The official MPG(e) ratings for Chevy’s Volt and Nissan’ Leaf have been out for a few days. Finally, The Nikkei [sub] noticed something: Nissan’s “all-electric Leaf has gained bragging rights in the U.S. market after garnering a higher fuel economy rating than the Chevrolet Volt.” Bragging rights bestowed courtesy of the U.S. government.
After a lot of head scratching, and extensive testing, no doubt, the EPA determined that the Leaf has a fuel economy rating equivalent to 99 miles per gallon. They give the Volt only 93 miles per gallon – while it remains in its short-lived electric mode. Once the range extender kicks in, the Volt gets a combined rate of 60mpg. On gas only: 37mpg.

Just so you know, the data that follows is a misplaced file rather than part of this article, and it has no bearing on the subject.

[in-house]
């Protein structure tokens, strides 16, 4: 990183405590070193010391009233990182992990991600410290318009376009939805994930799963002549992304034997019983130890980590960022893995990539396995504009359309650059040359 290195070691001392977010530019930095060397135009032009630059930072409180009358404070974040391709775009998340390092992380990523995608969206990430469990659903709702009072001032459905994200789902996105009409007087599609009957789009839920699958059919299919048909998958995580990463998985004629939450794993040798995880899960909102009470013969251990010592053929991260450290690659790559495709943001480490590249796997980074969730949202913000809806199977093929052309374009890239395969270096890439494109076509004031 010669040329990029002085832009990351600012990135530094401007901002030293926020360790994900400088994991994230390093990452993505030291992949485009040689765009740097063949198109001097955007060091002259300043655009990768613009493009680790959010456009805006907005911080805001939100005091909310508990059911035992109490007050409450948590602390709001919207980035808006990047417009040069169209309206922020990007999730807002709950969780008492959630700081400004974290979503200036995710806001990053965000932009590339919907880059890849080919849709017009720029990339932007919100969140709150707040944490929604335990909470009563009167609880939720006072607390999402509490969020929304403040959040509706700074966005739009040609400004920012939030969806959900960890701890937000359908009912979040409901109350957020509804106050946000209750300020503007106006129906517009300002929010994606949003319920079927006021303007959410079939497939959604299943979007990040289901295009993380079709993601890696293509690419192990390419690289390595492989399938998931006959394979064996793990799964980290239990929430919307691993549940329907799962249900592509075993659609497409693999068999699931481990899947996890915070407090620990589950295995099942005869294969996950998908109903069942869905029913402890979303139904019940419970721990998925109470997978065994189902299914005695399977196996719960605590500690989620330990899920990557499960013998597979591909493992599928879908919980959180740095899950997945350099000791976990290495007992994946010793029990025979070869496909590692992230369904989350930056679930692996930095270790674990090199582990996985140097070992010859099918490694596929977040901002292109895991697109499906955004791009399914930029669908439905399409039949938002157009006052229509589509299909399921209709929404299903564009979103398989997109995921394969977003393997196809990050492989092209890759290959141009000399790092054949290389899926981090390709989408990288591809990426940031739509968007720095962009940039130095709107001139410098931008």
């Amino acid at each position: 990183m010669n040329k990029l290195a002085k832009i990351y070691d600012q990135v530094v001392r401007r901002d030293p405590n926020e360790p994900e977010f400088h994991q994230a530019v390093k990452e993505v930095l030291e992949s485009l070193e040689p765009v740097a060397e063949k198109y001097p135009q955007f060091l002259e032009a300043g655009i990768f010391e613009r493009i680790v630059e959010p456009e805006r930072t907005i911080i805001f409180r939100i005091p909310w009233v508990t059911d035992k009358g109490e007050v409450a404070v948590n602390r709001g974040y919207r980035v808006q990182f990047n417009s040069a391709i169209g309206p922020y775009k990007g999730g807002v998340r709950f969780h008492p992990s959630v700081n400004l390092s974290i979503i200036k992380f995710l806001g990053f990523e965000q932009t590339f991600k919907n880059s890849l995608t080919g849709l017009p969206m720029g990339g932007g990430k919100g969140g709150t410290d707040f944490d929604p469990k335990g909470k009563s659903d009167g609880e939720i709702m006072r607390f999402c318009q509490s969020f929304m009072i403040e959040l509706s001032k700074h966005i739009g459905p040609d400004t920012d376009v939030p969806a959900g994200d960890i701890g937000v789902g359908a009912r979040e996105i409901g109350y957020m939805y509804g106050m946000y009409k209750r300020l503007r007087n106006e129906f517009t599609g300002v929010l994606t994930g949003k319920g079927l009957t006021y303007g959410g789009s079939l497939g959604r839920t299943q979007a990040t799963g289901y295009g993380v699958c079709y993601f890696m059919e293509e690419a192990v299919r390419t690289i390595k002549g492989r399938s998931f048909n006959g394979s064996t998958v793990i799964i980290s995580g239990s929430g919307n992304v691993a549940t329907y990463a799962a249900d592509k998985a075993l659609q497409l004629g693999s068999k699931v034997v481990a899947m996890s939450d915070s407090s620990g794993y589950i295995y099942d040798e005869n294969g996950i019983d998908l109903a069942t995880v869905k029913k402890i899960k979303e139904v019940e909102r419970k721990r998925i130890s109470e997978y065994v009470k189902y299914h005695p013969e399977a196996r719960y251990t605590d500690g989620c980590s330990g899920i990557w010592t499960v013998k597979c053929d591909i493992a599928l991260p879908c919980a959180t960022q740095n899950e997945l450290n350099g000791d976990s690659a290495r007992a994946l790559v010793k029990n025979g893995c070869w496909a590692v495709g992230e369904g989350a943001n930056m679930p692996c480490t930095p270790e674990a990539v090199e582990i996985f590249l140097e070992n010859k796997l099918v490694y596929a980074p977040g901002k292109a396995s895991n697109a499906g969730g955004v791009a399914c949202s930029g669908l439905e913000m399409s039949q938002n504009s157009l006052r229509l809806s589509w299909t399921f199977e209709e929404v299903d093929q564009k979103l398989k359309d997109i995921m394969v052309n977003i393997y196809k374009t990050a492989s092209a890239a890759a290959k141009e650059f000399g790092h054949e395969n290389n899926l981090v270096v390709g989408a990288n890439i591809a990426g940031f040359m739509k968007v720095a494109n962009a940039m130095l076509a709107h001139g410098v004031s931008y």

Nissan claims a 100-mile range. The EPA says that the Leaf is good for 73 miles on a full charge. Another government agency, the Federal Trade Commission, says the Leaf gets anywhere between 96 to 110 miles on a full charge, as the New York Times points out with glee. Are we confused yet? Wait for this:
There is a possibility that the Leaf will get two stickers. One by the EPA (73 miles), one by the FTC (96 – 110 miles). The 1985 Energy Policy and Conservation Act, requires the FTC to label all alternative-fuel vehicles, including the all-electric Leaf. And being sticklers for stickers …